I think I've done a halfway decent job outlining the way it makes sense in my brain, and would be happy to hear someone directly refute it because I have no doubt something must be wrong-headed about my approach.

        And I'm not trying to argue that fans are a good option vs ducted systems as I can see that there are likely many real world challenges and 'unideal' scenarios (like perhaps changing all the air every 5-7 minutes is just not realistic in the real world without dedicated ducts). I'm trying to clarify the mathematical/scientific argument used to invalidate the idea.

        1. Expert Member
          MALCOLM TAYLOR | | #12


          I think part of that is because the whole air in the room isn't being turned over. It's being mixed and that mix removed. If you add a cup of water to four cups of cranberry juice and then take out a cup, you can repeat the process four times, but you don't end up with clear water in the jug.

          If things worked the way you suggest, and you turned off the heat in a tight house of say 1 ACH 50, it would be whatever the outside temperature was in one hour.

          1. maine_tyler | | #14

            "If things worked the way you suggest, and you turned off the heat in a tight house of say 1 ACH 50, it would be whatever the outside temperature was in one hour."

            That's an interesting point (with the caveat that it's at 50 pascals—it would actually be pretty interesting to see how many degrees a house DOES change in an hour at 50 pascals of pressurization). It makes me realize how little I understand about the intersection of thermodynamics and fluid mechanics.

            It would seem the nature of the air exchange drastically affects the energy exchange (which to me suggests a purely delta-T driven equation would be lacking accuracy if so dependent on fluid dynamics?).

            Would maximizing mixing reduce the temperature change, whereas having a clear entry and exit path on opposite sides/stories of a house increase the temperature change? Turbulent vs laminar flow?

            On the extreme end, if we picture an air conditioned house as filled with water (representing cool air) and we:
            ‣ introduce an opening in the envelope at the bottom and top of the vessel that allows 1 gallon-per-minute of water to pass,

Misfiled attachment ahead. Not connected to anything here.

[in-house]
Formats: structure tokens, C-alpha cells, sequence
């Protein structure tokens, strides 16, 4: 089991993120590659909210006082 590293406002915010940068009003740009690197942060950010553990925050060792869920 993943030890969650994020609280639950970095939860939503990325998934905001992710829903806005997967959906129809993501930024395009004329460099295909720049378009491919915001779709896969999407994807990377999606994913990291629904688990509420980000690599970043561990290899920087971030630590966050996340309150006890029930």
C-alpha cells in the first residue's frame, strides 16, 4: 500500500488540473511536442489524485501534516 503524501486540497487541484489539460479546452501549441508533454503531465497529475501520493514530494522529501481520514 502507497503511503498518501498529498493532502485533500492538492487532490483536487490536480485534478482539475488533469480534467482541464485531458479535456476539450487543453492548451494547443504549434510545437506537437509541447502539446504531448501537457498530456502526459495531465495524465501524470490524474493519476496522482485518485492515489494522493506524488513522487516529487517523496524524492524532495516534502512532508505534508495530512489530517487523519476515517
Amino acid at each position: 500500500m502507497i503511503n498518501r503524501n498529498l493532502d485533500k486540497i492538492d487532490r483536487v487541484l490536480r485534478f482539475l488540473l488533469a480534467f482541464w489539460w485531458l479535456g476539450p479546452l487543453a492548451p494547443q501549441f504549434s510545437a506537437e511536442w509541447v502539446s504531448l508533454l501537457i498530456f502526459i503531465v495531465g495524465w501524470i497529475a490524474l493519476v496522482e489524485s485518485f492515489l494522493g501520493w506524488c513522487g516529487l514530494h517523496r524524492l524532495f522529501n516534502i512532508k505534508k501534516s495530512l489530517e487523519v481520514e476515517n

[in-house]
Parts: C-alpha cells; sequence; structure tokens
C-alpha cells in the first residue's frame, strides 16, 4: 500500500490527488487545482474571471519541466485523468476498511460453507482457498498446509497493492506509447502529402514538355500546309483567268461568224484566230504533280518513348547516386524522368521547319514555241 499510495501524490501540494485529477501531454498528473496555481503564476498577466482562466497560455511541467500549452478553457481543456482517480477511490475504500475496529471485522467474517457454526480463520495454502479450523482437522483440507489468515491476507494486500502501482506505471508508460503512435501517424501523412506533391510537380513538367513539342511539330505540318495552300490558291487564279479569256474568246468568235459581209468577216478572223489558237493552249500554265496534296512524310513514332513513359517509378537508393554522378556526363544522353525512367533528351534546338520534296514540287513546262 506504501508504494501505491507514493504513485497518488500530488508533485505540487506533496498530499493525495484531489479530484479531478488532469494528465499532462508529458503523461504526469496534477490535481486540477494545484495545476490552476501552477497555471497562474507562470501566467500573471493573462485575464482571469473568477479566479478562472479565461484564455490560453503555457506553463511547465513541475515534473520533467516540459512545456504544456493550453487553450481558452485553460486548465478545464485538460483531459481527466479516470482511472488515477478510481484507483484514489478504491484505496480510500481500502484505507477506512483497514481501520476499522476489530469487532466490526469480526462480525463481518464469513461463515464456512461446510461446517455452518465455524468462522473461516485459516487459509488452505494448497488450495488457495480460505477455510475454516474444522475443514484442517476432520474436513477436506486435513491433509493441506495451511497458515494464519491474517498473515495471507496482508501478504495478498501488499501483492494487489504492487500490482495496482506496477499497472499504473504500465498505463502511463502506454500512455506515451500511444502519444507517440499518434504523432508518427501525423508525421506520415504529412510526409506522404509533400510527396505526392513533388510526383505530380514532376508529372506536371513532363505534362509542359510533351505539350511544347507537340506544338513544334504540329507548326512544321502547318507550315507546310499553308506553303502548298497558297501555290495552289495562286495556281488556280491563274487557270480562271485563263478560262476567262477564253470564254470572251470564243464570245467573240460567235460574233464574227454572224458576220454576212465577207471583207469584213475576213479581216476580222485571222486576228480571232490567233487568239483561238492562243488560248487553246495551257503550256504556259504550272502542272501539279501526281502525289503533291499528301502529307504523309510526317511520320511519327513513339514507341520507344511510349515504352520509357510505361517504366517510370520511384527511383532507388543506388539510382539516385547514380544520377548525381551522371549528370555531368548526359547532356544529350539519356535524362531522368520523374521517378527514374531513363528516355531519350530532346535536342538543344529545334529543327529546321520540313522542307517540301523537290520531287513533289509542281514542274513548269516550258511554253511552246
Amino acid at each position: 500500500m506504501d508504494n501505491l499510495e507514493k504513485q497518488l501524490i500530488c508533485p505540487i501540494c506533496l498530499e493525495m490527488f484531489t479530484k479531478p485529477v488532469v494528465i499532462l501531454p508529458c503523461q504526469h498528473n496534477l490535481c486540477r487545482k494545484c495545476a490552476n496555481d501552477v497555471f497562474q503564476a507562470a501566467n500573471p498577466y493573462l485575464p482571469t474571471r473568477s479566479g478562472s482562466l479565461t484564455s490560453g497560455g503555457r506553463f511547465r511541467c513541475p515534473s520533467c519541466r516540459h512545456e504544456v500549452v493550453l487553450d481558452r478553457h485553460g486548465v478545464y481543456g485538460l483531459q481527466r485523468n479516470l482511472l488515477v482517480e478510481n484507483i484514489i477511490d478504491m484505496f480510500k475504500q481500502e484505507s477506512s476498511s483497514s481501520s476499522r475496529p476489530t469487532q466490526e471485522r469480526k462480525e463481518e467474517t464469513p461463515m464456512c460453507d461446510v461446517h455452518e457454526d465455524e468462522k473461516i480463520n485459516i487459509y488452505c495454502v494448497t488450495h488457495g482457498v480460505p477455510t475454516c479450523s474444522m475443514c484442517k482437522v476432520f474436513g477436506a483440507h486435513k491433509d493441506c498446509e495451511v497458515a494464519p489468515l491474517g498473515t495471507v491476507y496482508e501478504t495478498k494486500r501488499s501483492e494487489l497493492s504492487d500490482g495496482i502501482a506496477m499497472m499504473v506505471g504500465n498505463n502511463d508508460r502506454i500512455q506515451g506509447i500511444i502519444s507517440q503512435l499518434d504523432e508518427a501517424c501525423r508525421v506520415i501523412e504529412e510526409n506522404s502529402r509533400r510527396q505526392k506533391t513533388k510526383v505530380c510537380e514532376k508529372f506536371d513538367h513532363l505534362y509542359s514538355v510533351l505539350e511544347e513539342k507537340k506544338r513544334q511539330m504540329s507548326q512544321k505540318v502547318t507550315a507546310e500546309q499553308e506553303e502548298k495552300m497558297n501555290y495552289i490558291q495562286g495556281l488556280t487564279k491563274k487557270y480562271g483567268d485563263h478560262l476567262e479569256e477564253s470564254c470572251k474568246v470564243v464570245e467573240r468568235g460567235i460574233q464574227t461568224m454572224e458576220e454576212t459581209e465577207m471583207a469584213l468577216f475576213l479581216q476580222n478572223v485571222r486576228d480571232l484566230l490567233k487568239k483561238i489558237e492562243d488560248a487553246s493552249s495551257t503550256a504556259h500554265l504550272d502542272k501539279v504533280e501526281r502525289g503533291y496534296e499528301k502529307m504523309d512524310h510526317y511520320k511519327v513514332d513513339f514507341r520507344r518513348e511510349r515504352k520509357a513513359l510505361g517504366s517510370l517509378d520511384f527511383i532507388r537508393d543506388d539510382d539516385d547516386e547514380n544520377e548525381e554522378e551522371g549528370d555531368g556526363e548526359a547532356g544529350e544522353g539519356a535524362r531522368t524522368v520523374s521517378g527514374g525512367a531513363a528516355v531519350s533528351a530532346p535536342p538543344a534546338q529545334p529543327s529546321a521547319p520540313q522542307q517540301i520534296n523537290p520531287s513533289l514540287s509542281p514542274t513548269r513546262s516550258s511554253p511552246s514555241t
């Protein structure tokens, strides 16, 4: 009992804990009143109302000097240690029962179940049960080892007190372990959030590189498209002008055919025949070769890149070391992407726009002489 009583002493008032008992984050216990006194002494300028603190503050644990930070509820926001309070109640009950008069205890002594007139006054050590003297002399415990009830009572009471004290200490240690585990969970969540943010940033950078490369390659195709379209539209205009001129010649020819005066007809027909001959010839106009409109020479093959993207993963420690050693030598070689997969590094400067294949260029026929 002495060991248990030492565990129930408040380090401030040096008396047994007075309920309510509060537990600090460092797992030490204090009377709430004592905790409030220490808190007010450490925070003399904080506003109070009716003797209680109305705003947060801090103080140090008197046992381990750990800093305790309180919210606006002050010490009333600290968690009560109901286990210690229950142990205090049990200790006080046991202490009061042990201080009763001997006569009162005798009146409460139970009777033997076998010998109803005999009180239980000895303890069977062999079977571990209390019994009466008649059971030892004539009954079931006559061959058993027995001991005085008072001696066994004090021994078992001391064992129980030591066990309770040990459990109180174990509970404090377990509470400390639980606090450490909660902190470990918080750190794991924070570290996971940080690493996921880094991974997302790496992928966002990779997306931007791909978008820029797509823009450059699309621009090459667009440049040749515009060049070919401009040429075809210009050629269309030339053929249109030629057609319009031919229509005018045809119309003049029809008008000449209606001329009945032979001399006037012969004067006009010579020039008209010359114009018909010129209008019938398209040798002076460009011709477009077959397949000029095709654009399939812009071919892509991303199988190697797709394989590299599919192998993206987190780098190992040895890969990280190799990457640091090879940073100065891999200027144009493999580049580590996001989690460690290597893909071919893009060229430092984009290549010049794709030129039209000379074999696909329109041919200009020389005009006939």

‣ and if the house is able to hold 60 gallons,
            ‣ in one hour the house would be entirely filled with air.
            ‣ but this process happens under complete stratification and probably is considered a laminar flow regime.

            But real world, your example is more appropriate (two similar fluids that don't perfectly stratify) where the injection point creates turbulence and mixing. It's pretty tough to make sense of the energy exchange at that point, but it makes total sense that a house filled with cranberry juice wouldn't be flushed clear in an hour even with enough total fluid flow.

        2. frontrange | | #13

          The thermodynamics are more complex then that. Before the fan is turned on, heat is entering the room (e.g. through the exterior surfaces) and is exiting the room (e.g. through the interior surfaces). If the rate of heat entering is greater than the rate of heating leaving, the temp in the room will rise. The rising temp decreases the rate of heat entering and increases the rate of heat leaving the room until an equilibrium temp is reached. (Or vice versa if the rate of heating leaving is higher.)

          When the fan is turned on, the air isn't actually being changed out every so many minutes. Instead what's happening is that cool air is entering the room, mixing with the air in the room, and then that mixed air is leaving the room. Because the entering air is cooler than the exiting air, heat is leaving the room and the rate that it leaves is driven by the temp difference between the entering and exiting air.

          As the fan exchanges cooler air for warmer air, the average air temperature will decrease which causes the temp differences to change: the heat entering will have a larger temp diff and rate of heat entering the room will increase, the heat leaving the room through the interior walls will have a smaller temp diff and the rate of heat leaving the room will decrease, and the heat leaving the room due to the air exchange will have a smaller temp diff and the rate of heat leaving will decrease. And the room will reach a new equilibrium temp below the previous equilibrium temp but above the temp of the air entering the room.

          You'll always have this issue as you cool the room down, it will get more and more "difficult" to cool it further and simultaneously "easier and easier" to heat it back up.

          1. maine_tyler | | #15

            "Because the entering air is cooler than the exiting air, heat is leaving the room and the rate that it leaves is driven by the temp difference between the entering and exiting air."